Obviously one way to reduce shootings is to make it more difficult for people to get guns. And I hope Congress will put forward and enforce legislation on gun control. Here, though, I want to focus on serious mental illness (SMI). These are people with schizophrenia and serious bi-polar disorder and the like. People with SMI make up about 4% of our population, but are behind about half of mass shootings.

Mental illness

Our care systems for mentally ill people do not take into account the fact that SMI is a chronic, and usually worsening condition. Someone who is mentally ill needs not only emergency care in an ER when they are having a psychotic episode, but also long term follow up care for the duration of their life. There is often an ebb and flow to the illness, and without monitoring and intervention when necessary, it can quickly escalate. Think of diabetes. A shot of insulin helps for today, but tomorrow someone with diabetes needs another dose, and the next day, and the next.

My brother had his first psychotic episode when he was sixteen. Over the next thirty plus years, he got worse and worse, despite all the hospitalizations, consultations, and medications he was given. Sometimes manifestations of his schizophrenia lessened, and if he didn’t talk, you might think he was OK. And then he’d speak, and within ten words you were well aware there was something really wrong with this man. Yet our psychiatric hospitals refused to keep him in their care; he was assigned to live in a so-called adult home–a terrible place that was like a mental hospital without any medical personnel–and told to show up at some clinic for help if he thought he needed it (which he never thought he did). He wandered around on his own recognizance, often scaring people in the streets and stores he frequented. Others like him live with their families, who may be terrorized and not know what to do.

As I wrote in the book about trying to take care of him (Shot in the Head, a Sister’s Memoir, a Brother’s Struggle) families are simply not equipped to care for someone who is delusional, ranting and raving, refusing to bathe, perhaps, or bathing 25 times a day. My brother was afraid of the people he saw in the streets or in restaurants; he was sure that anyone who caught his gaze for more than a second was trying to steal his soul. He would shift his eyes constantly, so that no one could succeed. He lost all his teeth in his thirties, his hair varied between shaved (in which case he usually thought he’d been scalped) or long and dirty. His thrift store clothes seldom fit and were even less seldom washed. But hospitals would not keep him more than two or three days, as there is no public mechanism for them to be paid for more than that.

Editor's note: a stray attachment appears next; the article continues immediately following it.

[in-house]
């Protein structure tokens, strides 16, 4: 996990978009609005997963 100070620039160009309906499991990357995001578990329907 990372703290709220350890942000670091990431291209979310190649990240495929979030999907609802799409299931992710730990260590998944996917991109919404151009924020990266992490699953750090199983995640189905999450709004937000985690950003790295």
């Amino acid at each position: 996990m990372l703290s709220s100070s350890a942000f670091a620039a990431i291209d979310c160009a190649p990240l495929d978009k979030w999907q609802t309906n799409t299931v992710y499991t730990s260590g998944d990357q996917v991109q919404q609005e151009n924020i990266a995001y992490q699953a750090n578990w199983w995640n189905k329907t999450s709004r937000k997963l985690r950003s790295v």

People like my brother–and this shooter– need long term followup care after a hospitalization such as Reinking’s last year, after he was caught trying to climb over the White House fence with an AR-15.  Luckily, my brother never developed any delusions about a need to kill a bunch of people. But I often cringe at incidents like the Waffle House or Parkland shootings, knowing that if he’d had access to an AR-15 when he was in one of his delusional states, I don’t know what would have happened.

What to do about it

My sister, Ilene Flannery Wells, has put together a concise list of what needs to be done to improve the  treatment of people with serious mental illness in the U. S. (which I have amplified with suggestions from another mental illness care advocate, Kathy Day)

If you are part of an advocacy group, or if you would like to learn more about this issue or would like someone to speak to your group, please contact me. See also the wonderful work being done by the Treatment Advocacy Center, and the educational efforts of the Mental Illness Policy Org.

10 ways to improve care for people with serious mental illnesses

1. Repeal the Medicaid IMD Exclusion, which prevents Medicaid funds from being used at “institutions for mental disease.” It is discriminatory and is behind much of our failure to care properly for people with SMI.

2. Modify commitment laws to include grave disability instead of dangerousness. Treat people before there’s a tragedy. Recognize that the sufferer’s own need for treatment is as valid as the danger he might pose to others. This is especially true for those who lack insight and therefore can’t/won’t seek treatment voluntarily.

3. Reform use of HIPAA  privacy laws so that valuable family care givers aren’t left out of treatment plans.

4. Implement nationally the RAISE program, an early intervention program with wrap around services that is now in use in some parts of the country.

5. Use Clozapine earlier in treatment rather than having a person wait until they’ve failed on other drugs…it works! (Not for everyone, but it isn’t used enough and lives are being ruined because if it.)

6. Use cognitive enhancement therapies as soon as possible. Get it covered by insurance. Most of the difficulties a long-term sufferer of serious mental illness encounters, even after psychosis has subsided, is due to cognitive damage. CET  may help them recover.

7. LEAP training for all medical and police personnel, to prevent tragedies when they are called to help.

8. Permanent supportive housing–not just once a week social worker visits–for those most seriously disabled from mental illness.

9. Use telehealth for those who can’t get in to see a psychiatrist. First line care providers should link families to this source of information and counseling.